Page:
"Don't worry, kid. You're still on the clock". - Horseface
Russell goes back in the bag for a day to con Sobotka's crew into thinking that the heat is off; Nick and Frog work out a deal that hinges on an upfront and making good on the money Frog owes Ziggy; as Stringer makes the back end payment to his out-source, it appears that this arrangement may have been all on Stringer; Avon and Brianna are inconsolable, but Donette seems to be taking things in stride; the latest in surveillance technology is no match for the modern urban crime environment and the idiocy of Herc and Carver; Landsman and Rawls are unsuccessful in getting Daniels to take the murders, but Lester finally makes the persuasive argument; after getting a horrifying glimpse of the future during a presentation about robotically-run docks, Sobotka gives DiBiago grease to get some speed under the wheels of union-friendly legislation; depressed that Nick has taken away the package business and made it a success, Ziggy is further demoralized when he becomes the butt of Maui's practical joke; the cloned computer hands the detail the information they need to stake out and follow a stolen can, and thereby connect Sobotka's crew to Proposition Joe; Greggs and Prez continue to follow the pross connection; Daniels tries unsuccessfully to convince Marla that the detail is good for his career; Sobotka asks Nat for another year as union president, as Nat wonders about the source of the contributions Sobotka makes on behalf on the union; Herc and Carver get Nick on surveillance and discuss the merits of creating a phony C.I. to recoup their losses on the bug; taking a break from consoling the bereaved, Stringer discusses a business deal with Proposition Joe, but Avon turns the arrangement down flat; Elena continues to rebuff McNulty's charms.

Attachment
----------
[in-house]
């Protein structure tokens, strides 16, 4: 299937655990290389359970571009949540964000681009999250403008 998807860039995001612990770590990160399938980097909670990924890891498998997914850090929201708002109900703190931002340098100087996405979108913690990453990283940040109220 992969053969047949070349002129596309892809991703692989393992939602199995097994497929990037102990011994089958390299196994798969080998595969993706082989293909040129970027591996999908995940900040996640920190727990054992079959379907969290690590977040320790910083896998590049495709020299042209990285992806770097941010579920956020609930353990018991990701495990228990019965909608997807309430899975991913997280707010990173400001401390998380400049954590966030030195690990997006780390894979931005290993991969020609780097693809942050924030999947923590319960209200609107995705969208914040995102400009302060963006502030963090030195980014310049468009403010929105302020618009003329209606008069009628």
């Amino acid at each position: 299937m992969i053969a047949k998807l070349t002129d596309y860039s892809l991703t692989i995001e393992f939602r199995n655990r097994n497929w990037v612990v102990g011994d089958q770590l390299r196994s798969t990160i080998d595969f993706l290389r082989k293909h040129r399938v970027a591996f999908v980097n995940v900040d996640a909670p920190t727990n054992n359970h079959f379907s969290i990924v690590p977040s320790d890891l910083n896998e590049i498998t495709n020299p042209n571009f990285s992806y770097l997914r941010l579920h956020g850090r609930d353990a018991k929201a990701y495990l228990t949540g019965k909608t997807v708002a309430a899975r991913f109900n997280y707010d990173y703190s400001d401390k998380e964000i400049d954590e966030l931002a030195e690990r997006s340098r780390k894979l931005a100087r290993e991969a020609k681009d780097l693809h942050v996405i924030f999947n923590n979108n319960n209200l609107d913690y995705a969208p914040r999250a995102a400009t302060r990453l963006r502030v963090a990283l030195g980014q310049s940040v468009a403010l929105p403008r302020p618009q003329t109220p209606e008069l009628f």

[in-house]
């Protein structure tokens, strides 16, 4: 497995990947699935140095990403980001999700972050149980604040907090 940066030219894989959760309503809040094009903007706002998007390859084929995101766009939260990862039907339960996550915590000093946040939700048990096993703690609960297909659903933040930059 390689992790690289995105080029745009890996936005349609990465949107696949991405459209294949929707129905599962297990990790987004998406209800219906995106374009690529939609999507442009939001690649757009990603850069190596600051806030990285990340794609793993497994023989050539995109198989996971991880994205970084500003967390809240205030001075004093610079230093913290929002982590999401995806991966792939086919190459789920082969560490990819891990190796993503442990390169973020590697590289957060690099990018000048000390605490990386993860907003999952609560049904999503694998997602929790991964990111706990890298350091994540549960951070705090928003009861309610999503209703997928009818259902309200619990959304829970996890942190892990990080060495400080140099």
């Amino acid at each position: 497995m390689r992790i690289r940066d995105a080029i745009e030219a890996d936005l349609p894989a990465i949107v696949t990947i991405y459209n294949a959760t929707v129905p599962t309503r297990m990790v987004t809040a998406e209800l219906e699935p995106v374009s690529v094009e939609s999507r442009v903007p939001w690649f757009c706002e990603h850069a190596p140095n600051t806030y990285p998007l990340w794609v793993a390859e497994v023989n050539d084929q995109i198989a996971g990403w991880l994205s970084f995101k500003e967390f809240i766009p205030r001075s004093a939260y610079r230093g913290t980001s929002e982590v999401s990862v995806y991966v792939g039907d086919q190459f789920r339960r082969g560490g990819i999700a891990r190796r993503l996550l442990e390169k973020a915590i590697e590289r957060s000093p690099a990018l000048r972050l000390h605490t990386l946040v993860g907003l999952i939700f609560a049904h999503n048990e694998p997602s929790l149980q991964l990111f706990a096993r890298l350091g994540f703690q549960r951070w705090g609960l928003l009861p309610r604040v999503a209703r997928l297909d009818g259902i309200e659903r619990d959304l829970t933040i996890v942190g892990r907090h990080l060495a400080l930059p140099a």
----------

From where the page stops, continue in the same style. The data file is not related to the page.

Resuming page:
In chronicling a multi-generational family business dealing illegal drugs and the efforts of the Baltimore police to curb their trade, this series draws parallels between these organizations and the men and women on either side of the battle.
The words of Gary W. Potter, Professor of Criminal Justice and Police Studies at Eastern Kentucky University, in writing about the savings and loan scandals of the 1980s, can also be used to illuminate some of the central premises of the show.